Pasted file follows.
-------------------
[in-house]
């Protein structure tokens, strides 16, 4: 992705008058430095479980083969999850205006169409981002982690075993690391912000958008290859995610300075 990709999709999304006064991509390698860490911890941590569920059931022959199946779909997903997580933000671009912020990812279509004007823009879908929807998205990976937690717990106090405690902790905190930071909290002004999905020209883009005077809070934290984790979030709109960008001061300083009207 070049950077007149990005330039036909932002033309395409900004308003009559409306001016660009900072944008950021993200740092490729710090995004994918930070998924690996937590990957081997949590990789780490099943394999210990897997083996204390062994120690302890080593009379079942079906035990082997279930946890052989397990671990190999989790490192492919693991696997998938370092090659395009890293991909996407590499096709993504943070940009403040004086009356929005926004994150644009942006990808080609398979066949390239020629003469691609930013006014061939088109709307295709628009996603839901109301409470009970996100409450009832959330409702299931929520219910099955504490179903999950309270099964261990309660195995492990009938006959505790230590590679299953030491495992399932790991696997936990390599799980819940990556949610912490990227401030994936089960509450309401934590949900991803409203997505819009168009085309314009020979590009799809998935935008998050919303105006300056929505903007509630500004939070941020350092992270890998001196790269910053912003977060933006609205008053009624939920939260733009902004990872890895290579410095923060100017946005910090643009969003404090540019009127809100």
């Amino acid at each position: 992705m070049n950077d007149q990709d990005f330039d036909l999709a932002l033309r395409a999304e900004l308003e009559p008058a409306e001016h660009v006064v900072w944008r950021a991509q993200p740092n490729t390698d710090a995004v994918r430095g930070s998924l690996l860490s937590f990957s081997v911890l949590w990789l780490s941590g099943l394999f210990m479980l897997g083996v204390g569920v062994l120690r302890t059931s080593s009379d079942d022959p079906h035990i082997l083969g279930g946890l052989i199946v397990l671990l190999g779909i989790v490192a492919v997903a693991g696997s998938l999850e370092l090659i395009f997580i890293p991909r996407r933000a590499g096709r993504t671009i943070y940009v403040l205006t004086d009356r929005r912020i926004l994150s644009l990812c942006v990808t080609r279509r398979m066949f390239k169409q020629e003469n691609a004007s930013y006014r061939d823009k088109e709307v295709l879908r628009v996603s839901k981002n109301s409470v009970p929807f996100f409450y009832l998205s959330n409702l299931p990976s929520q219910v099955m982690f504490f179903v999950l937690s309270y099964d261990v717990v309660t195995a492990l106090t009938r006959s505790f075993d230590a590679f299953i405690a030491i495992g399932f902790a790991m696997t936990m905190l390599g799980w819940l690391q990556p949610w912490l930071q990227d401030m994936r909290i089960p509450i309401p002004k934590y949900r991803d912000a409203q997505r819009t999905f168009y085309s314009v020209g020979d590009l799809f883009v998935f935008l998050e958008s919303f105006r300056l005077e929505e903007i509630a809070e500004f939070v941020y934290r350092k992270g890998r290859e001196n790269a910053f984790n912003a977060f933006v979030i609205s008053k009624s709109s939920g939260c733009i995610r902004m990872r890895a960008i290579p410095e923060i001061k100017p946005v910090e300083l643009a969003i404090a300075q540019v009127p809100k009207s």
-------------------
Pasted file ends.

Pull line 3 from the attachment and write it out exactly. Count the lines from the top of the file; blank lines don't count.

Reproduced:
């Amino acid at each position: 992705m070049n950077d007149q990709d990005f330039d036909l999709a932002l033309r395409a999304e900004l308003e009559p008058a409306e001016h660009v006064v900072w944008r950021a991509q993200p740092n490729t390698d710090a995004v994918r430095g930070s998924l690996l860490s937590f990957s081997v911890l949590w990789l780490s941590g099943l394999f210990m479980l897997g083996v204390g569920v062994l120690r302890t059931s080593s009379d079942d022959p079906h035990i082997l083969g279930g946890l052989i199946v397990l671990l190999g779909i989790v490192a492919v997903a693991g696997s998938l999850e370092l090659i395009f997580i890293p991909r996407r933000a590499g096709r993504t671009i943070y940009v403040l205006t004086d009356r929005r912020i926004l994150s644009l990812c942006v990808t080609r279509r398979m066949f390239k169409q020629e003469n691609a004007s930013y006014r061939d823009k088109e709307v295709l879908r628009v996603s839901k981002n109301s409470v009970p929807f996100f409450y009832l998205s959330n409702l299931p990976s929520q219910v099955m982690f504490f179903v999950l937690s309270y099964d261990v717990v309660t195995a492990l106090t009938r006959s505790f075993d230590a590679f299953i405690a030491i495992g399932f902790a790991m696997t936990m905190l390599g799980w819940l690391q990556p949610w912490l930071q990227d401030m994936r909290i089960p509450i309401p002004k934590y949900r991803d912000a409203q997505r819009t999905f168009y085309s314009v020209g020979d590009l799809f883009v998935f935008l998050e958008s919303f105006r300056l005077e929505e903007i509630a809070e500004f939070v941020y934290r350092k992270g890998r290859e001196n790269a910053f984790n912003a977060f933006v979030i609205s008053k009624s709109s939920g939260c733009i995610r902004m990872r890895a960008i290579p410095e923060i001061k100017p946005v910090e300083l643009a969003i404090a300075q540019v009127p809100k009207s």